Social tech startup Alice has launched a new tool using blockchain technology that will show donors to charity exactly what impact their money makes.
The London-based startup is running a first appeal using the technology for homelessness charity St Mungo’s.
Alice works by “freezing” donations until charities can prove they have achieved their donation goals. The tools founders hope that this “will encourage more giving and support greater transparency in the third sector”.
This means that when donors give to a charity project on Alice, their donation is guaranteed to make an impact, or they get their money back.
St Mungo’s appeal, called Street Impact: 15 Lives, aims to help lift 15 people out of long-term homelessness through intense personalised support. On its appeal page on Alice, St Mungo’s lists a number of specific goals it needs to achieve in order to unlock donations, such as helping individuals find and then stay in a new home.
The appeal has already raised £11,136.
The pilot is being delivered using grant funding from Nominet Trust’s Social Tech Seed programme.
Vicki Hearn, Director of Nominet Trust, commented: “Alice has real potential to rebuild public trust in charities thanks to its innovative use of blockchain technology. Nominet Trust is proud to support Alice in piloting this platform, helping to lift people out of homelessness, and raising the bar for the transparency, accountability and security of charitable giving.”
— Raphaël Mazet (@raph_alice) April 25, 2017
Blockchain smart contracts
Blockchain technology has been used to benefit charities in the UK and further afield for several years. RNLI for example is one charity that has piloted accepting donations via blockchain-based cryptocurrency Bitcoin.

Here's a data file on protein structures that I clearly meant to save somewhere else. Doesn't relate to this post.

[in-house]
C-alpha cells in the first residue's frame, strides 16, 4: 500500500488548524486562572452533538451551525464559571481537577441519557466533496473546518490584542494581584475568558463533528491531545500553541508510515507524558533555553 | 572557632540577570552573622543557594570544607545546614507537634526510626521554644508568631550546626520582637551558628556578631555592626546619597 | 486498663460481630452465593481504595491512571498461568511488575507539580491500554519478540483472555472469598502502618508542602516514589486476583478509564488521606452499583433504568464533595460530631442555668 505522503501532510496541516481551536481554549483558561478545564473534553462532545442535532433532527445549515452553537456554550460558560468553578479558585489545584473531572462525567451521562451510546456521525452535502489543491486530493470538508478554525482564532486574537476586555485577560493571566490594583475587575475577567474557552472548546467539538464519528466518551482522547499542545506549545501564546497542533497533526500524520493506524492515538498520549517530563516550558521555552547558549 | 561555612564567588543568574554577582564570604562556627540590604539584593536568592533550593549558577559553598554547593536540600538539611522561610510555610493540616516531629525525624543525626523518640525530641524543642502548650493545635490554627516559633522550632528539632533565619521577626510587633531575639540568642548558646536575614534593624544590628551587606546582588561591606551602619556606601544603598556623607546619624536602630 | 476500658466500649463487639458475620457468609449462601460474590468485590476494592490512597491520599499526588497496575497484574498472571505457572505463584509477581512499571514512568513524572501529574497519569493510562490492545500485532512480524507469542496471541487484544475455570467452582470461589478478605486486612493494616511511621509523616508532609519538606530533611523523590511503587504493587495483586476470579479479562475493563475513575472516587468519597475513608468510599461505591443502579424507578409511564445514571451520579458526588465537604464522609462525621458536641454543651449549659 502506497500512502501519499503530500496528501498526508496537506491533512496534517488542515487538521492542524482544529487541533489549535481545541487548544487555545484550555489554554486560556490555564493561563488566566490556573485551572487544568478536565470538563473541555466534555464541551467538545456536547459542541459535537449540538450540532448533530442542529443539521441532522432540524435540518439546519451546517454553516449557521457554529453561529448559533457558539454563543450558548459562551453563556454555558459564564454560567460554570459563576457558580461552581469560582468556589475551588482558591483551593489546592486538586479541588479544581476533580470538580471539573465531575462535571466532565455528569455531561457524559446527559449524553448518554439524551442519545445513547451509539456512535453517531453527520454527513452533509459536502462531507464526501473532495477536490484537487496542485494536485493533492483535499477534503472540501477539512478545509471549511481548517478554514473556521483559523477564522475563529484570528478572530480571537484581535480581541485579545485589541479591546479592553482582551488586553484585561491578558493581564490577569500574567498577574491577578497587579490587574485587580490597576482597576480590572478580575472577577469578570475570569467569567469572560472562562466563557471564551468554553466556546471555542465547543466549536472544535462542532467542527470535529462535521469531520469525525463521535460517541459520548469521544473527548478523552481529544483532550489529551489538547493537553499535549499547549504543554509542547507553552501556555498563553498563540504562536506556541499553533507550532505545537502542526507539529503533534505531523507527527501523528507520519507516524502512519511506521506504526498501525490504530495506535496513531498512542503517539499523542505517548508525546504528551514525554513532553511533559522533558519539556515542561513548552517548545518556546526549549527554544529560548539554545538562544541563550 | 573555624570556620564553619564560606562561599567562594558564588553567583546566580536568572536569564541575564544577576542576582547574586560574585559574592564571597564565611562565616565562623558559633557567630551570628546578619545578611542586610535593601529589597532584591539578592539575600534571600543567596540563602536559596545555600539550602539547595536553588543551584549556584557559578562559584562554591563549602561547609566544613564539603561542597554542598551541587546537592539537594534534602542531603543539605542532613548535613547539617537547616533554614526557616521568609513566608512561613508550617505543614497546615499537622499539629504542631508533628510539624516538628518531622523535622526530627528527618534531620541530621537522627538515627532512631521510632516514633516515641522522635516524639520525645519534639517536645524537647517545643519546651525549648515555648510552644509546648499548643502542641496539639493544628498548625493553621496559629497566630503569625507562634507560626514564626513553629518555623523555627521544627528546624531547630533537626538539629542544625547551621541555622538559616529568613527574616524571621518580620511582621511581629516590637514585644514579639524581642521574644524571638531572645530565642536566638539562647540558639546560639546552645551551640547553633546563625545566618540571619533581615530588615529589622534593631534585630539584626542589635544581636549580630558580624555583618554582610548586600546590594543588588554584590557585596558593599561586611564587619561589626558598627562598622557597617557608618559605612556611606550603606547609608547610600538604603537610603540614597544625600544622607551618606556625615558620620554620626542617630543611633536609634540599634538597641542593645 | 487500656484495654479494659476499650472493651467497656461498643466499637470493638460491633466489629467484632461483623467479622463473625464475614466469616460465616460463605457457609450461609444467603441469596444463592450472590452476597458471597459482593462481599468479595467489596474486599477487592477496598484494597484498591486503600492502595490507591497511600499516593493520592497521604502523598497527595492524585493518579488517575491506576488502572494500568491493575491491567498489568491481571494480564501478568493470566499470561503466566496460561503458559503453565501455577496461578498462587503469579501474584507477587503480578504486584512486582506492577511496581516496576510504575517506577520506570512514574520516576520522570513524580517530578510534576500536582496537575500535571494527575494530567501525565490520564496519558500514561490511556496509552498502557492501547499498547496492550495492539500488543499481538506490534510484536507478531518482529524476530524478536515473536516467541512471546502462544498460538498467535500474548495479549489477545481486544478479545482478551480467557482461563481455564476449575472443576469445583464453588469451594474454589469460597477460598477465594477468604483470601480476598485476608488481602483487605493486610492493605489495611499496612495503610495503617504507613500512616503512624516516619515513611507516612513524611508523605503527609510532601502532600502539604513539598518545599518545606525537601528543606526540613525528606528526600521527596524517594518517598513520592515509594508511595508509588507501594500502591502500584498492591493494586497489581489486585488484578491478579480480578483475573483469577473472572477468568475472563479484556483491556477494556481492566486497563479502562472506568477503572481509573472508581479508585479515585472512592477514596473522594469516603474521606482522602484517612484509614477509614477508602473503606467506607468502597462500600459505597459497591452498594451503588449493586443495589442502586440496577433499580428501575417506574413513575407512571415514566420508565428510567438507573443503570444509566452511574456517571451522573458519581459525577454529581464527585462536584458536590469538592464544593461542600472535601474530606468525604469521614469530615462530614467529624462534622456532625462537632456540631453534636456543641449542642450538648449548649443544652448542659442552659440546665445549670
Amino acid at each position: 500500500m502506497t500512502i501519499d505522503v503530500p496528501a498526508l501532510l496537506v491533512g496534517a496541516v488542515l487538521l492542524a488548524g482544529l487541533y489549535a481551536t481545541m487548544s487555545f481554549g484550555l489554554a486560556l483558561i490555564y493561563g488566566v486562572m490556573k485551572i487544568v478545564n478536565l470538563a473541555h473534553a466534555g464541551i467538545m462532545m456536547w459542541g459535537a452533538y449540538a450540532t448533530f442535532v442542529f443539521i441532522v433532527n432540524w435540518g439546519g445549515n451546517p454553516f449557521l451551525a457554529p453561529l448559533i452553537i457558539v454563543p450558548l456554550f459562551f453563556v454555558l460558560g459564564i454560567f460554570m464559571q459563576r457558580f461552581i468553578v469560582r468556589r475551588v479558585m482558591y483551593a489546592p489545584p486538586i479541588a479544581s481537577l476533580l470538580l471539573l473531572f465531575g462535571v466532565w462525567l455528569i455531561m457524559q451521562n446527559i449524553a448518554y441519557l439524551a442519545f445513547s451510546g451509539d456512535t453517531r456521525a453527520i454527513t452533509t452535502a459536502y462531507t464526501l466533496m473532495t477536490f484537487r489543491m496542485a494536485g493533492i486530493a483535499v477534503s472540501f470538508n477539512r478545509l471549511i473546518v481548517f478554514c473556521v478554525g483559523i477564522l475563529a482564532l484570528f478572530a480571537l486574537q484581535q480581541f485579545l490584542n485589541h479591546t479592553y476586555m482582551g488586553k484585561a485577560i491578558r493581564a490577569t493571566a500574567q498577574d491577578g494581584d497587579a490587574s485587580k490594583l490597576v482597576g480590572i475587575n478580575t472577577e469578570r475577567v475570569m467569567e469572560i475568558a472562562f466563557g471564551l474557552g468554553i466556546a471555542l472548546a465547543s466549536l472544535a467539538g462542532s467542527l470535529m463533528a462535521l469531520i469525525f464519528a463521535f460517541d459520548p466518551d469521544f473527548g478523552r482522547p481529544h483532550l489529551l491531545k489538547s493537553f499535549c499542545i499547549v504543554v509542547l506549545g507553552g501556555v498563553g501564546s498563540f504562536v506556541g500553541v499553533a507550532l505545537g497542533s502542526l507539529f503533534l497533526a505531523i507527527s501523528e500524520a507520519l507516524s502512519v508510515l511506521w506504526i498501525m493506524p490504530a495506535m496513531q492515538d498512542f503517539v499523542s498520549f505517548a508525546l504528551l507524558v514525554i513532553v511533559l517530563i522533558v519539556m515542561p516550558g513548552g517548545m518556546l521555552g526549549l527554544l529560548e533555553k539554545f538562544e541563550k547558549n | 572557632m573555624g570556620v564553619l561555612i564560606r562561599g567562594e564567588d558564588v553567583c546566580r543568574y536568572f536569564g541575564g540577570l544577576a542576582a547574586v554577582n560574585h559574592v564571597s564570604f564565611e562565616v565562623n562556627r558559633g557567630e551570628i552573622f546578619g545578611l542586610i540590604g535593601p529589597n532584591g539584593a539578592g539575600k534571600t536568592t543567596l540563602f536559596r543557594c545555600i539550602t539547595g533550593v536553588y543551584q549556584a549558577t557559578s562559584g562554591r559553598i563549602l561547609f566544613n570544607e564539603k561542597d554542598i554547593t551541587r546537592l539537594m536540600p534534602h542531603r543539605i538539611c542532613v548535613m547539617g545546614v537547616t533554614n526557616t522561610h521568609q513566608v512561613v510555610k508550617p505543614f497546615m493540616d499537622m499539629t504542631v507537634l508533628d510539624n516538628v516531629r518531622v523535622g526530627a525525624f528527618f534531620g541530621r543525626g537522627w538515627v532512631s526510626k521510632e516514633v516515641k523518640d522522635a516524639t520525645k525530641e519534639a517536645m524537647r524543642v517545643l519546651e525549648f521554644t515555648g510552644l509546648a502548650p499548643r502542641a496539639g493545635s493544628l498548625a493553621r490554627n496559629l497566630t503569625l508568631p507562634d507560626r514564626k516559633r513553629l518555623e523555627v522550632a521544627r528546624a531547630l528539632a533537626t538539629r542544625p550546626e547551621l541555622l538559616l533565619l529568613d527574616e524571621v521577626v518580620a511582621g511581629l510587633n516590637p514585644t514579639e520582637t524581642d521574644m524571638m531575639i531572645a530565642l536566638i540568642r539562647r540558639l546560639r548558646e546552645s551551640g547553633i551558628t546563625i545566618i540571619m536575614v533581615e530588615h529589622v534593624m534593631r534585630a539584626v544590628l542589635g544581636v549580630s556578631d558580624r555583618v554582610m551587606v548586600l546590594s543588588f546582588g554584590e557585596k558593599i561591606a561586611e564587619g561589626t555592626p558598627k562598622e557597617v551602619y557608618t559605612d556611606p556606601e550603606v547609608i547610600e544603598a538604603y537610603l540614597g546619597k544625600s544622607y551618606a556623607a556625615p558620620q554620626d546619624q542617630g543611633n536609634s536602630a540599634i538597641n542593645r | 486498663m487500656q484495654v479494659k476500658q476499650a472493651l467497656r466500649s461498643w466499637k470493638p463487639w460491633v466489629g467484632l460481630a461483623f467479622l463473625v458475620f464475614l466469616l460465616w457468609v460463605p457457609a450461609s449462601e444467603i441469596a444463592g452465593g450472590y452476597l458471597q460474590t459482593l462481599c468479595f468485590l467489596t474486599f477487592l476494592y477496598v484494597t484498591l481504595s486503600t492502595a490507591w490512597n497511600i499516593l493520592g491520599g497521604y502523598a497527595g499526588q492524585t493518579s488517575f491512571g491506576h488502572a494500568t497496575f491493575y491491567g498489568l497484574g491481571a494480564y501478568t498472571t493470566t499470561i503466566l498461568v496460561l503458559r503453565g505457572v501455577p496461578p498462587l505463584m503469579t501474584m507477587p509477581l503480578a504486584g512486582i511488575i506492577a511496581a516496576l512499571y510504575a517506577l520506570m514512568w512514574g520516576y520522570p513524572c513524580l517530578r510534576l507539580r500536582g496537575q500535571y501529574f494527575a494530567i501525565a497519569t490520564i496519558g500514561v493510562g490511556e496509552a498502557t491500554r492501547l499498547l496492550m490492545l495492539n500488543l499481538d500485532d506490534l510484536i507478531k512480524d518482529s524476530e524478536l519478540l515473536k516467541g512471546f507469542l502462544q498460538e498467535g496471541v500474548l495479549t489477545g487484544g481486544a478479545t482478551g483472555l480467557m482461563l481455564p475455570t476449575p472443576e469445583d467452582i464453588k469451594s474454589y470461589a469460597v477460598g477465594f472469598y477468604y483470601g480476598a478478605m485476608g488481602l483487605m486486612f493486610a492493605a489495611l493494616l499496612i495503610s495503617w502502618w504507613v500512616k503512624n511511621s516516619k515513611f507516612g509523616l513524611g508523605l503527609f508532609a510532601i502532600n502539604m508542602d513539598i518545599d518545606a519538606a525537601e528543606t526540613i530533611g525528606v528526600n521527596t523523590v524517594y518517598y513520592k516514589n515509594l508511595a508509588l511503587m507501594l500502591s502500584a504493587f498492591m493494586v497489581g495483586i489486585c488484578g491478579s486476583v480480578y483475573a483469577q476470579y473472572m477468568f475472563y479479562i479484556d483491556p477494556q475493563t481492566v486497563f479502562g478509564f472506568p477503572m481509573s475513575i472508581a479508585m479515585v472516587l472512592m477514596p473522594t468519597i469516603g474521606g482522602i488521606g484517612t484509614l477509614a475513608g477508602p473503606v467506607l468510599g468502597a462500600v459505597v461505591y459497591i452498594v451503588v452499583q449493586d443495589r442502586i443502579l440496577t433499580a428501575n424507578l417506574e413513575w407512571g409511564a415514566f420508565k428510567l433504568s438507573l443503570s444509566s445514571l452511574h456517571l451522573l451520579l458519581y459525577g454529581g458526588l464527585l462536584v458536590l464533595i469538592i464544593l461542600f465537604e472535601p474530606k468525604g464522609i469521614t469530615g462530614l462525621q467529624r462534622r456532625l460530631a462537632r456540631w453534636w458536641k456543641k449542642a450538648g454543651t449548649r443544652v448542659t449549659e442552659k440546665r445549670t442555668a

Alice goes further by making greater use of blockchain, in particular its ‘smart contracts’ function, to track donations, to help demonstrate impact, and even to cancel the donation if its impact can’t be demonstrated.
The company’s founders describe its service as “a major step change in ethical fundraising” which should “help redress the decline of public trust in charities and tap into donor demand for more information about their impact”.
The benefits of Alice are to:
● Make the performance of charity projects public, and fully auditable
● Ensure performance data is secure and extremely difficult to falsify or hack
● Manage the conditional payment of donations based on charity performance
Donors who respond to appeals such as Street Impact: 15 Lives can track when goals are met and when their gift is paid to the charity. Each appeal specifies how goals are verified, and who validates them.
Alice’s smart contracts are built on the public blockchain Ethereum. This enables donors to make donations in pound sterling, using debit or credit cards, thereby avoiding the volatility of cryptocurrencies like Bitcoin.
This ability to apply the blockchain to fiat or “real world” currency is run partly in partnership with the Financial Conduct Authority, within its sandbox programme which aims to foster innovation in the financial services industry, and with Tramonex Labs, a fintech startup that issues e-money on the blockchain.
Raphaël Mazet, CEO, Alice, said: “The charity sector is currently going through a crisis of public trust. We want to address that by helping trailblazing organisations like St Mungo’s, who are committed to transparency, to raise more funds for the amazing work they do.
“We’re excited to be launching this first pilot with an appeal that will make a really positive difference to the lives of 15 people. We hope to scale the project to help many more people if it’s successful.”
Rebecca Sycamore, Executive Director of Fundraising at St Mungo’s, said: “This pilot gives us more flexibility than usual commissioned services do. This allows us to give these people the personalised support that we know will help them rebuild their lives away from the streets.
“We’re very pleased to help pilot this innovative funding platform, working with Alice and partners in Westminster and the Greater London Authority.”
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